Article III, Section 1:
The judicial Power of the United States, shall be vested in one supreme Court, and in such inferior Courts as the Congress may from time to time ordain and establish. The Judges, both of the supreme and inferior Courts, shall hold their Offices during good Behaviour, and shall, at stated Times, receive for their Services, a Compensation, which shall not be diminished during their Continuance in Office.
Just as the phrase
high crimes and misdemeanors for impeachments was borrowed from English practice,1 so too was the term
good behavior borrowed from English law concerning the duration of a judge's tenure.2 Prior to 1701, the tenure of judges in England was established by the Crown, which often reserved the right to remove them.3 In 1701 Parliament passed legislation barring the Crown from removing judges, providing that they served
Quamdiu se bene gesserint,4 and reserved for itself the authority to remove judges.5 The standard of good behavior and insulation from removal by the Crown was mirrored in the constitutions of many American colonies6 and was advanced by various proposals at the Constitutional Convention.7
The Framers considered the provision that federal judges maintain their seats during good behavior an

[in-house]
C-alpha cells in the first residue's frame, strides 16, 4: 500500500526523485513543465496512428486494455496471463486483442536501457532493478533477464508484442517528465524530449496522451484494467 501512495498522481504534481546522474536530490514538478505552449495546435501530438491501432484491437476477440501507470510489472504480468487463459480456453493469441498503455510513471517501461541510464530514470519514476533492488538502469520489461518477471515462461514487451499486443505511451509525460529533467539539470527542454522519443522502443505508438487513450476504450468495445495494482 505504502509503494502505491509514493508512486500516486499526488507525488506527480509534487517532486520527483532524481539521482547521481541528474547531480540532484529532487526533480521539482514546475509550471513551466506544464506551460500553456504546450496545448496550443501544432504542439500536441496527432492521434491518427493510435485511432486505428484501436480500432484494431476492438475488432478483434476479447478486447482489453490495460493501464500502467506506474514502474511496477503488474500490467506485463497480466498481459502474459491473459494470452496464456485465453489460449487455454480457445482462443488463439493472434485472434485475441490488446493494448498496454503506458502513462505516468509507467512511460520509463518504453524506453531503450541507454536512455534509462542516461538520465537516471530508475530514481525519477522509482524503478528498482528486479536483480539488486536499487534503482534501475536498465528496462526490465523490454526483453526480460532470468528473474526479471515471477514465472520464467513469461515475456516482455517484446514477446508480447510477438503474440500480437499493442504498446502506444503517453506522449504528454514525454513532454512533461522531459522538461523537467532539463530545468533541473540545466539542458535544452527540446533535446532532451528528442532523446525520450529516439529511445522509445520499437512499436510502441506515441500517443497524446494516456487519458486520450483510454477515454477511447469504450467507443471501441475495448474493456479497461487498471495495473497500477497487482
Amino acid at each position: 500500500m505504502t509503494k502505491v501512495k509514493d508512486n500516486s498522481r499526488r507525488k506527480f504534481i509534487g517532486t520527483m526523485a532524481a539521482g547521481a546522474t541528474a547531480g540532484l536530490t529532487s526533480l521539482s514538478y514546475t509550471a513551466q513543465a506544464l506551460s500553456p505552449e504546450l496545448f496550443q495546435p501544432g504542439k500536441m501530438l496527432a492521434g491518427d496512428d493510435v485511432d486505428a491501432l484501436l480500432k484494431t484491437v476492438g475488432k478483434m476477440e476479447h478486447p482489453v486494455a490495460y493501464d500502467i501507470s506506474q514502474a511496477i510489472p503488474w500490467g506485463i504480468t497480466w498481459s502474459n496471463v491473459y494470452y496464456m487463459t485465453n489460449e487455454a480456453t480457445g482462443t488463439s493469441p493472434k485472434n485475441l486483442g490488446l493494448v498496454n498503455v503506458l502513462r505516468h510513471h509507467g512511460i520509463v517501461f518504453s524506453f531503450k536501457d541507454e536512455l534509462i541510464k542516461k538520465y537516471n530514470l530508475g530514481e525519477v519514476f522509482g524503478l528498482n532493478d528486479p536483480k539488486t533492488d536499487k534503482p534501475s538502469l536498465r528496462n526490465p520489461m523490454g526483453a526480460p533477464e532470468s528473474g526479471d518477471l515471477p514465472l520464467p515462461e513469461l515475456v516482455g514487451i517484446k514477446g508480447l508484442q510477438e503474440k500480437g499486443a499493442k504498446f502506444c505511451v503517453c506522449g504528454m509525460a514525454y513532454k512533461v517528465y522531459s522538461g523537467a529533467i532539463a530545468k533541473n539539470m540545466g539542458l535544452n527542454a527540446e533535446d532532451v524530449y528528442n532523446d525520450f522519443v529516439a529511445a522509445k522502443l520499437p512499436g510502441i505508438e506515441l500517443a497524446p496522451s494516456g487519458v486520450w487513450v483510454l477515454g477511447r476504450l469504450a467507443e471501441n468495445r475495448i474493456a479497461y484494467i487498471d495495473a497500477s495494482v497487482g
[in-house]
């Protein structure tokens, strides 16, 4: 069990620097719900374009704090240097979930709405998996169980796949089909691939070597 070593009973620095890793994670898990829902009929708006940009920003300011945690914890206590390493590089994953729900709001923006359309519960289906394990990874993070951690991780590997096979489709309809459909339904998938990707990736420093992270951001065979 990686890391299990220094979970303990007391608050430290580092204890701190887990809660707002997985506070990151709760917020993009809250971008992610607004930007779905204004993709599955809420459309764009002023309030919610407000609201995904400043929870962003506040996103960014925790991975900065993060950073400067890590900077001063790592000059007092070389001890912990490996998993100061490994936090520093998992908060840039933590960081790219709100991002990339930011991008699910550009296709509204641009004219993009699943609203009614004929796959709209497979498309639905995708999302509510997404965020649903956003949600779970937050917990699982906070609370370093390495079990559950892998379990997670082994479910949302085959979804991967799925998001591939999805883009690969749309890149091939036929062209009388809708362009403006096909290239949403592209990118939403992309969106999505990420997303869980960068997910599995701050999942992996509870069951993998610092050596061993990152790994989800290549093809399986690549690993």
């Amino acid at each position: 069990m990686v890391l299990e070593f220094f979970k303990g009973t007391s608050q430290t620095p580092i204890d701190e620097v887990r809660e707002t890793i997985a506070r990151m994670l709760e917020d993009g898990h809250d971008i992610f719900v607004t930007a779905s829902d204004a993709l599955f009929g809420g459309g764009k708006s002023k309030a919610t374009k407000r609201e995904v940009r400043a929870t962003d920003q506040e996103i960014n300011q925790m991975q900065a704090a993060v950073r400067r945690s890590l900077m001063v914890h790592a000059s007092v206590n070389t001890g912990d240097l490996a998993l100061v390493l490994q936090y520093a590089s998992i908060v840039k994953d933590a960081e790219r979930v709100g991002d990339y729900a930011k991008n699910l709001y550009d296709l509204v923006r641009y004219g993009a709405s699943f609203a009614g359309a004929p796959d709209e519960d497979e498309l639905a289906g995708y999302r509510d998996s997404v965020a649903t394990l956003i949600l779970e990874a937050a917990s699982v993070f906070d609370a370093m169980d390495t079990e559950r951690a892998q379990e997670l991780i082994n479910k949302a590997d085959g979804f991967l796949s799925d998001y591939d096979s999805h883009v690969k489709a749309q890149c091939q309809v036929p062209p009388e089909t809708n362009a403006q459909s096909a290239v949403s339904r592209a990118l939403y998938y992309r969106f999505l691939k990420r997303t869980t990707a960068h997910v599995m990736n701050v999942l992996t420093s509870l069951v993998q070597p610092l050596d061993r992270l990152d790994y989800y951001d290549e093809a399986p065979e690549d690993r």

excellent barrier against the risk of a legislature seeking to expand its power.8 Rather than serving at the pleasure of the President or Congress, the protection of judges' seats and salary for life ensured an independent judiciary that would not be unduly pressured by the political branches.9 Insulating federal judges from removal was crucial because the judiciary lacks the
sword of the executive power and the
purse of the legislature.10 Rather, the judicial power consists of the reasoning and
judgements of its officers.11 As the federal judiciary is in some ways the least powerful branch of the government, ensuring judges'
permanency in office was deemed essential to establishing an independent judiciary.12
Further, this independence armed the judiciary with the ability to defend and preserve a
limited constitution against legislative encroachments against the rights of citizens.13 In the Federalist Papers, Alexander Hamilton argued that federal judges must
guard the constitution and the rights of individuals against the possibility of laws that oppress political minorities.14 Likewise, federal judges must ensure that the law is applied justly and evenly to all citizens. If judges could be removed at will or were appointed for periodical amounts of time, judges would be tempted to consider popular opinion in their rulings to the detriment of the Constitution and the rights of political minorities.15